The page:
Lissachantina fulica is a known intermediate host of potentially life-threatening human metastrongyloid parasites, the zoonotic species Angiostrongylus cantonensis and Angiostrongylus costaricensis [40]. In Colombia, Ang. cantonensis has not been reported, while at least 10 human infections by Ang. costaricensis have been diagnosed [41]. Neural angiostrongylosis and abdominal angiostrongylosis are infrequently diagnosed because of the poor knowledge of clinicians resulting from the neglected status of these diseases. Nevertheless, in some cases these parasitoses are well tolerated and their subclinical presentation has been described [42, 43].

The parasitic diseases discussed here are considered neglected and their prevalence underestimated in Colombia and South America in general, and therefore further research evaluating their epidemiological status in the region is urgently needed, particularly given the increasing spread of L. fulica. Thus, the aim of the present study was to determine the epidemiological status of metastrongyloid parasites in L. fulica populations from the Andean, Pacific and Amazonian Colombian biogeographic regions.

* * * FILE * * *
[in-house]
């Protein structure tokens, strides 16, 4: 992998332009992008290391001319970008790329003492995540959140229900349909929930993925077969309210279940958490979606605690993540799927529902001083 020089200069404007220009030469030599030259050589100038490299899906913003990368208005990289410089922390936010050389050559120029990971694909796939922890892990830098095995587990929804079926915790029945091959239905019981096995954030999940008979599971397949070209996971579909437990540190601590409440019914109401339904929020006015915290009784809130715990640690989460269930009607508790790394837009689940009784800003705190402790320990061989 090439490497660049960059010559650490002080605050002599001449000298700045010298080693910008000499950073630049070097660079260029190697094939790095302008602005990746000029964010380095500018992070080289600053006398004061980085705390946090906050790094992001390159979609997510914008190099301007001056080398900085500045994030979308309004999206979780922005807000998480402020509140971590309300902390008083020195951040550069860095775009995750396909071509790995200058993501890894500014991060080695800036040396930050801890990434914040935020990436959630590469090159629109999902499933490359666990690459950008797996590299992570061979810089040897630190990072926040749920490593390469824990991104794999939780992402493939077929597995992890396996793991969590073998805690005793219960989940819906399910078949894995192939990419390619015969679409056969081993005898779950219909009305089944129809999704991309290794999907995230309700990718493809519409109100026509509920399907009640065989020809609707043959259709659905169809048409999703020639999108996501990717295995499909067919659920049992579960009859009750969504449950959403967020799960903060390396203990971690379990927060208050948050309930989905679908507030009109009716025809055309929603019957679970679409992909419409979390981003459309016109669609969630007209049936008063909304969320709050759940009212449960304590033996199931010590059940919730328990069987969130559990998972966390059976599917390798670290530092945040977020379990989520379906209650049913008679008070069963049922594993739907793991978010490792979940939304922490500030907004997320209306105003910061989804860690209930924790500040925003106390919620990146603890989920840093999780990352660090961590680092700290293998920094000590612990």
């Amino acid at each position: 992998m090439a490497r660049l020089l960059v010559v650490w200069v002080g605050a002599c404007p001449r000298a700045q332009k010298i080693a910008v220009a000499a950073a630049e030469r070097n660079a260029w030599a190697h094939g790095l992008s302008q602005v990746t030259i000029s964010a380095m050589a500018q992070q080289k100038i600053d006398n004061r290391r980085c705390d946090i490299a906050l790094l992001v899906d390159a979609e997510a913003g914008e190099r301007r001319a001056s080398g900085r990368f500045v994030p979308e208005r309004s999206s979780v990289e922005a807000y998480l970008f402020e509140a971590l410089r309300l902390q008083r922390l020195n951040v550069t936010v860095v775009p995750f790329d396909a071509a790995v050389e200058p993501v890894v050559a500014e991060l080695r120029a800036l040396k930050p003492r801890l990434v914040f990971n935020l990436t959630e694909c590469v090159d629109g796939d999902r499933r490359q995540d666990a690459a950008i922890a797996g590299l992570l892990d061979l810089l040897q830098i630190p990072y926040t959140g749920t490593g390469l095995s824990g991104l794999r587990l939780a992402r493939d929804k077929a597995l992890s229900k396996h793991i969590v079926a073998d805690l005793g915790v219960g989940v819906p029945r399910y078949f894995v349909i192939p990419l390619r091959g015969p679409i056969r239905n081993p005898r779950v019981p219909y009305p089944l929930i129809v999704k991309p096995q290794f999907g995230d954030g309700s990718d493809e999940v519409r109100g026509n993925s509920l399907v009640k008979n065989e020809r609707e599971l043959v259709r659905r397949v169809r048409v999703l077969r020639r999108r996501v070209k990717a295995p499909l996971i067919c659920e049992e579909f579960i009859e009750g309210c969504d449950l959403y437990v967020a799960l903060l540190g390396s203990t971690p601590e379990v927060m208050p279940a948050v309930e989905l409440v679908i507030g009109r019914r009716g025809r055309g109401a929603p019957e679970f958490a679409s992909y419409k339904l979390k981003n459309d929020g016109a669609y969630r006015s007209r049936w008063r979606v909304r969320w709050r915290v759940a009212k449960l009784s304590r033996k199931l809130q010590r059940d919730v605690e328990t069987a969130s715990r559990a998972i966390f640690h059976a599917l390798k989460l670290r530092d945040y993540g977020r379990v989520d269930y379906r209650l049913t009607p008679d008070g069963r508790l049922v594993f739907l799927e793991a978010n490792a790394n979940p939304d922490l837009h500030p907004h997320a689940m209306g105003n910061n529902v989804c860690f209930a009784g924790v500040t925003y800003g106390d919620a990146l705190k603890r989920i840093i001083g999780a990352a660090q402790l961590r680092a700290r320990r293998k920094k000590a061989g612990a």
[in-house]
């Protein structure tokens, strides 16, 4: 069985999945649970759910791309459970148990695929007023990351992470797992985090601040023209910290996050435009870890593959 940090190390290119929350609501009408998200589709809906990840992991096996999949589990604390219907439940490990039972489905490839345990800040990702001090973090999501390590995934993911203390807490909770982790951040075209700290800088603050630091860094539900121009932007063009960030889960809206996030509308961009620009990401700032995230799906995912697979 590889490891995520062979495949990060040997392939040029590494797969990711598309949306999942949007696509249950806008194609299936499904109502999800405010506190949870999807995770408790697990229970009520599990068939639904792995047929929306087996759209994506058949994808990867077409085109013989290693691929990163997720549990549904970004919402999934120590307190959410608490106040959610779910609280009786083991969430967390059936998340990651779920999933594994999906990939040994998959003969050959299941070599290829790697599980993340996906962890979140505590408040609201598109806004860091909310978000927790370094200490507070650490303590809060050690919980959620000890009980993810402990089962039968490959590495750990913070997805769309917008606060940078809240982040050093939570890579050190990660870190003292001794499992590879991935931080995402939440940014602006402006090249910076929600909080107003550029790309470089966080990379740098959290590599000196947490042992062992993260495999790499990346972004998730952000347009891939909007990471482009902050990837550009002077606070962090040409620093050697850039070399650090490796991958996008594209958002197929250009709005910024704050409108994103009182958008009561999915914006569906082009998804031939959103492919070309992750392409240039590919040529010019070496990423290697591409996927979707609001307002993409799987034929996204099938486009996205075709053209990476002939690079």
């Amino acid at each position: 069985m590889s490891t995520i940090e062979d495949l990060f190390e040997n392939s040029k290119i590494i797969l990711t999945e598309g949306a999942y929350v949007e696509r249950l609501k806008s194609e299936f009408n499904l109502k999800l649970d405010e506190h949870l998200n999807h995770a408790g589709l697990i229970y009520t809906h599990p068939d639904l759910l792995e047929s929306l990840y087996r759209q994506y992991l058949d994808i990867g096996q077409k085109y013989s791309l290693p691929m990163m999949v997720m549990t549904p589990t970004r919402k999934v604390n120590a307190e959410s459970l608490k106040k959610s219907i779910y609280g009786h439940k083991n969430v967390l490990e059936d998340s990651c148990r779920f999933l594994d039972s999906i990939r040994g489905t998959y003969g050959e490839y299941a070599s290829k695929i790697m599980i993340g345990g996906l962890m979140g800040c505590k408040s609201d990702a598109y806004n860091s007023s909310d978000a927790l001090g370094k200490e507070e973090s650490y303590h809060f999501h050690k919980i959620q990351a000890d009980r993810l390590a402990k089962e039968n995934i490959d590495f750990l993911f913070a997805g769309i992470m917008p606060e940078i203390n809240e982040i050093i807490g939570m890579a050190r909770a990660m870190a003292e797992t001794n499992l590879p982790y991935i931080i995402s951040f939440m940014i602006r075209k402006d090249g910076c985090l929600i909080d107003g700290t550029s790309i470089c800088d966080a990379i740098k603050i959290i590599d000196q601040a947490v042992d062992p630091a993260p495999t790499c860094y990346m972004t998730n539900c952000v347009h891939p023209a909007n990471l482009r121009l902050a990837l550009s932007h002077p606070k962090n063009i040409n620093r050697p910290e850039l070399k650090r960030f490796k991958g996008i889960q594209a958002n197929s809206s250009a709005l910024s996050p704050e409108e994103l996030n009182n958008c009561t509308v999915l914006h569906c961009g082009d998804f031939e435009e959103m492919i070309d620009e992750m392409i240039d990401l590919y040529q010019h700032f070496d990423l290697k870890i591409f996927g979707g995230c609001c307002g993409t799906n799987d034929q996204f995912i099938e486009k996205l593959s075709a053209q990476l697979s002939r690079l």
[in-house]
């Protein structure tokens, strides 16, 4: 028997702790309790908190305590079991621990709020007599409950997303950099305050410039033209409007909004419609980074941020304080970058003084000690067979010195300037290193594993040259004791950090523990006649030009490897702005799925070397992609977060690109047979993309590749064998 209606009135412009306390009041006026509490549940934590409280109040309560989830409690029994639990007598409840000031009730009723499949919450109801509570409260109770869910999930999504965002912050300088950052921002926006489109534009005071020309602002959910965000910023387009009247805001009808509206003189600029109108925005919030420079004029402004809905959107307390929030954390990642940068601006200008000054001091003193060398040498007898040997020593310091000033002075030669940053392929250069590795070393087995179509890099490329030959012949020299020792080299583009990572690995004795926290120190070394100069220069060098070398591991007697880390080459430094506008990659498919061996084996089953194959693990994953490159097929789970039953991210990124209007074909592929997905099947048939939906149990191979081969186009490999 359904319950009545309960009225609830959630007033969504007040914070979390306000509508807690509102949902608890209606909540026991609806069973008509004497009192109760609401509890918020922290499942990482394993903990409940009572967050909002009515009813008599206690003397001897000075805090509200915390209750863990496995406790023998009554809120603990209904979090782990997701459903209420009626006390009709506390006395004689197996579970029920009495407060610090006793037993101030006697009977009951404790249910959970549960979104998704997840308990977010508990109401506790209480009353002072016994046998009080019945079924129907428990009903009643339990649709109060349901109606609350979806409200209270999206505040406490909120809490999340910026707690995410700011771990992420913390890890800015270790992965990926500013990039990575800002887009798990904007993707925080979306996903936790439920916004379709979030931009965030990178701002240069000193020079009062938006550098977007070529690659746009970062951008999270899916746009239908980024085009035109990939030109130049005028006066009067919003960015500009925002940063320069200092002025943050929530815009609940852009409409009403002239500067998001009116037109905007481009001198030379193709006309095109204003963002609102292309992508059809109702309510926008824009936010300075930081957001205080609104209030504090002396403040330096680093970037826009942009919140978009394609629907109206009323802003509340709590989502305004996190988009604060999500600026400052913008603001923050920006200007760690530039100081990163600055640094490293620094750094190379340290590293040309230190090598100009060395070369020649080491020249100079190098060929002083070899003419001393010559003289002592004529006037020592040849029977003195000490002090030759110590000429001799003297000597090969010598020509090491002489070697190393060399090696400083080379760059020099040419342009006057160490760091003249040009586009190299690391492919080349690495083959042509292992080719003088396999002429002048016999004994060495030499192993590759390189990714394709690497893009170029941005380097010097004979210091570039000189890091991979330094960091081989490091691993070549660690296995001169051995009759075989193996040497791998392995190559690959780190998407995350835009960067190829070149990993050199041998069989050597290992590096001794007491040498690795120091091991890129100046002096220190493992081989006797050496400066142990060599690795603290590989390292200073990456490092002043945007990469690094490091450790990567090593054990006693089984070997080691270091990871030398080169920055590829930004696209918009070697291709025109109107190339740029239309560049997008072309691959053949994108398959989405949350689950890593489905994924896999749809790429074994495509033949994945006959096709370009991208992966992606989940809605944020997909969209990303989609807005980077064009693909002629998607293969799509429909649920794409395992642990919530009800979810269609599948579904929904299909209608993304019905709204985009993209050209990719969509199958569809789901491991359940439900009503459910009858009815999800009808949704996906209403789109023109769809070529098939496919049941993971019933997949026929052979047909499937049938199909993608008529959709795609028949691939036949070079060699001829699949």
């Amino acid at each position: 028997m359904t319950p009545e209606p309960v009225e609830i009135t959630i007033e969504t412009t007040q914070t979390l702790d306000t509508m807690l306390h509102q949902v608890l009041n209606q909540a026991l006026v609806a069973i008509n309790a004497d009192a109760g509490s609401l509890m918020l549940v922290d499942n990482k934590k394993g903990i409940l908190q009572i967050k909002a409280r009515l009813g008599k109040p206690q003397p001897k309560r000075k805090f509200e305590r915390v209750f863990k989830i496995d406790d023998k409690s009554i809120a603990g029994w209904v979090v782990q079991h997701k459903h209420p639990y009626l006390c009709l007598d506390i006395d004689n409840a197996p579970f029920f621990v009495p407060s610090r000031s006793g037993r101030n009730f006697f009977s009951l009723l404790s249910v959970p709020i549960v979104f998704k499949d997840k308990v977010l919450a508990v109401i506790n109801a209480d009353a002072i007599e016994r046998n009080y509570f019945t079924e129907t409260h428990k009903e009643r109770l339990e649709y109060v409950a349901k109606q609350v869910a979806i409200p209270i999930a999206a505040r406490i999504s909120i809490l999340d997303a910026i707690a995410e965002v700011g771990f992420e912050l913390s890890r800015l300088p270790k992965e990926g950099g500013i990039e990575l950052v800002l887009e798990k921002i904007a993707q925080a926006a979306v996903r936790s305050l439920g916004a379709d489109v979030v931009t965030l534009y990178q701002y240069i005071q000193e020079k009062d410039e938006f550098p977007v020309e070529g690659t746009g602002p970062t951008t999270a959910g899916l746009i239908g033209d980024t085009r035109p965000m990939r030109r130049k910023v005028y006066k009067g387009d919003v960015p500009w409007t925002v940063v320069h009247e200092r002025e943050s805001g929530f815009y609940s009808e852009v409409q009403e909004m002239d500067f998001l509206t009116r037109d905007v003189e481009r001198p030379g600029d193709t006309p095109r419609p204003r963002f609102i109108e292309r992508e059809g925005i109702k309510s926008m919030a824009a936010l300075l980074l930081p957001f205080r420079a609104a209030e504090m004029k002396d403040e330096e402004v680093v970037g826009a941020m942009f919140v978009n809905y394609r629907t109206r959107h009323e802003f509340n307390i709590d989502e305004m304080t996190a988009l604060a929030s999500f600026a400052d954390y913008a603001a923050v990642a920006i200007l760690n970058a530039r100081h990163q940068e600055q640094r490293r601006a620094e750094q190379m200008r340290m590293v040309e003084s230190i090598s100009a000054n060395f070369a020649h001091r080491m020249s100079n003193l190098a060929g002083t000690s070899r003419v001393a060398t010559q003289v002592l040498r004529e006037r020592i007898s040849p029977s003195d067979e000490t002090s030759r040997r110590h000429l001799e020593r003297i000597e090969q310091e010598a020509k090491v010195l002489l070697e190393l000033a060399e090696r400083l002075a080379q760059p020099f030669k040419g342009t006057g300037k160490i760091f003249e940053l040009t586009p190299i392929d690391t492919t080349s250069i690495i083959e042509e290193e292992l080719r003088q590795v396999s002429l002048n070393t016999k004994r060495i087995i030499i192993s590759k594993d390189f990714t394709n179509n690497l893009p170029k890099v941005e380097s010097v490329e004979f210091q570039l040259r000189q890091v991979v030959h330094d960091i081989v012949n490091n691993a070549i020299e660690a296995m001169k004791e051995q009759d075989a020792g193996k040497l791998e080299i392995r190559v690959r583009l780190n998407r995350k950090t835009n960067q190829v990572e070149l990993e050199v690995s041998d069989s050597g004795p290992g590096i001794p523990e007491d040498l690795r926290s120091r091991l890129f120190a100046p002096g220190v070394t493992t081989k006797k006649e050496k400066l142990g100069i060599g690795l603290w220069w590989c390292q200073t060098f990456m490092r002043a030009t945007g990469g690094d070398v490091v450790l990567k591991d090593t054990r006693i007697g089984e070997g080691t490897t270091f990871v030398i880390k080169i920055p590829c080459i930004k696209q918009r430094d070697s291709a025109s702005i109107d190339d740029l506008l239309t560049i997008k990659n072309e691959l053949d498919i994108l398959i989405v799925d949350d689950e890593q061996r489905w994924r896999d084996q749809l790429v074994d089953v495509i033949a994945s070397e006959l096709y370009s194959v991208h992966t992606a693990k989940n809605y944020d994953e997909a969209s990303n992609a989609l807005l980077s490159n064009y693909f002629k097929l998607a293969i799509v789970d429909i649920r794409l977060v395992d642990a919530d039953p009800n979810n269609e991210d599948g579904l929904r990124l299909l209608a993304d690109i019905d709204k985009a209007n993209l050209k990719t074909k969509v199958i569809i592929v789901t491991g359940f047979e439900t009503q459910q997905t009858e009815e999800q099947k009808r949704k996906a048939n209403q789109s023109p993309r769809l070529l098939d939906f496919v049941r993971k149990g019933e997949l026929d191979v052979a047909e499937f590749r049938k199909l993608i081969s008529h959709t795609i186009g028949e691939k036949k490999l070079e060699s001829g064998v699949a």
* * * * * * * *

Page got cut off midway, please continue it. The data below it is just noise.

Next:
Material and methods

Ethics statement

This study was approved on February 2, 2016 by the ethics committee for animal experimentation of the University of Antioquia, Medellín, Colombia, order N° 101. The giant African snail is not among the specially protected fauna regulated by the Act on Nature Conservation and Landscape Management of Colombia.

Study areas and snail collection

In total, 609 L. fulica were collected between February and October of 2016. Of these, 438 were from the Andean region municipalities of: Andes (5° 39′ 20″ N, 75° 52′ 49″ W) (n = 238), Ciudad Bolívar (5° 50′ 58″ N, 76° 1′ 13″ W) (n = 100), and Cañasgordas (6° 44′ 59″ N, 76° 1′ 33″ W) (n = 100), located in the Department of Antioquia. Snails from the Pacific region were collected in the town of Tuluá, Department of Valle del Cauca (4° 5′ 5″ N, 76° 11′ 55″ W) (n = 64), and the Amazonian region of Puerto Leguízamo, Department of Putumayo (0° 11′ 38″ S, 74° 46′ 50″ W) (n = 107). The specific locations within the Colombian map are shown in Fig 1. The snails were frozen and sent to the parasitology laboratory of the Veterinary Medicine School at the University of Antioquia in Medellín.